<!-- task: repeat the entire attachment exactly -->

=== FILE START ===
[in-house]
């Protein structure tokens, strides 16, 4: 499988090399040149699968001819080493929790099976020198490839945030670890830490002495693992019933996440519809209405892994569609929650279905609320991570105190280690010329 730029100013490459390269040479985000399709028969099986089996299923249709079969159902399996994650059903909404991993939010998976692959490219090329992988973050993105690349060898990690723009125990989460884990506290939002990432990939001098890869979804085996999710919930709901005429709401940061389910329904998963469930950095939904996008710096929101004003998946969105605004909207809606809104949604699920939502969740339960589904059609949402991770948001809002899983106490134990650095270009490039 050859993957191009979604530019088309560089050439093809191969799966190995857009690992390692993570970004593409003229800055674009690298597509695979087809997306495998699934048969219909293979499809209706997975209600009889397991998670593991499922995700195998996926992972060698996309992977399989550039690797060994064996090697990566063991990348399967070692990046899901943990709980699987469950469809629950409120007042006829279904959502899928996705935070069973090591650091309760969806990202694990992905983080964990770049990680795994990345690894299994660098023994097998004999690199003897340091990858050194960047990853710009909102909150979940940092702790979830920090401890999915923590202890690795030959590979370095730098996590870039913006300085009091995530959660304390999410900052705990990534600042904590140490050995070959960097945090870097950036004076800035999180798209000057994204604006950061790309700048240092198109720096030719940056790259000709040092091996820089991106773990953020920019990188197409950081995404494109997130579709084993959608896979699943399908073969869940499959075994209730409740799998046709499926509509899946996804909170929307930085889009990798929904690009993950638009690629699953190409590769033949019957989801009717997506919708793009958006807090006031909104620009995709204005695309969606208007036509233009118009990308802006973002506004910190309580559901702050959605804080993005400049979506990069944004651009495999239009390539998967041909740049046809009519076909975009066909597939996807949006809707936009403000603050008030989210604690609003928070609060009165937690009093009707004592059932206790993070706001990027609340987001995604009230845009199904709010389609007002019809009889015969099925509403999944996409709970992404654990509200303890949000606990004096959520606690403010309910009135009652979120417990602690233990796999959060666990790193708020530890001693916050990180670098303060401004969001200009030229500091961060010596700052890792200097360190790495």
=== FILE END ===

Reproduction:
[in-house]
């Protein structure tokens, strides 16, 4: 499988090399040149699968001819080493929790099976020198490839945030670890830490002495693992019933996440519809209405892994569609929650279905609320991570105190280690010329 730029100013490459390269040479985000399709028969099986089996299923249709079969159902399996994650059903909404991993939010998976692959490219090329992988973050993105690349060898990690723009125990989460884990506290939002990432990939001098890869979804085996999710919930709901005429709401940061389910329904998963469930950095939904996008710096929101004003998946969105605004909207809606809104949604699920939502969740339960589904059609949402991770948001809002899983106490134990650095270009490039 050859993957191009979604530019088309560089050439093809191969799966190995857009690992390692993570970004593409003229800055674009690298597509695979087809997306495998699934048969219909293979499809209706997975209600009889397991998670593991499922995700195998996926992972060698996309992977399989550039690797060994064996090697990566063991990348399967070692990046899901943990709980699987469950469809629950409120007042006829279904959502899928996705935070069973090591650091309760969806990202694990992905983080964990770049990680795994990345690894299994660098023994097998004999690199003897340091990858050194960047990853710009909102909150979940940092702790979830920090401890999915923590202890690795030959590979370095730098996590870039913006300085009091995530959660304390999410900052705990990534600042904590140490050995070959960097945090870097950036004076800035999180798209000057994204604006950061790309700048240092198109720096030719940056790259000709040092091996820089991106773990953020920019990188197409950081995404494109997130579709084993959608896979699943399908073969869940499959075994209730409740799998046709499926509509899946996804909170929307930085889009990798929904690009993950638009690629699953190409590769033949019957989801009717997506919708793009958006807090006031909104620009995709204005695309969606208007036509233009118009990308802006973002506004910190309580559901702050959605804080993005400049979506990069944004651009495999239009390539998967041909740049046809009519076909975009066909597939996807949006809707936009403000603050008030989210604690609003928070609060009165937690009093009707004592059932206790993070706001990027609340987001995604009230845009199904709010389609007002019809009889015969099925509403999944996409709970992404654990509200303890949000606990004096959520606690403010309910009135009652979120417990602690233990796999959060666990790193708020530890001693916050990180670098303060401004969001200009030229500091961060010596700052890792200097360190790495």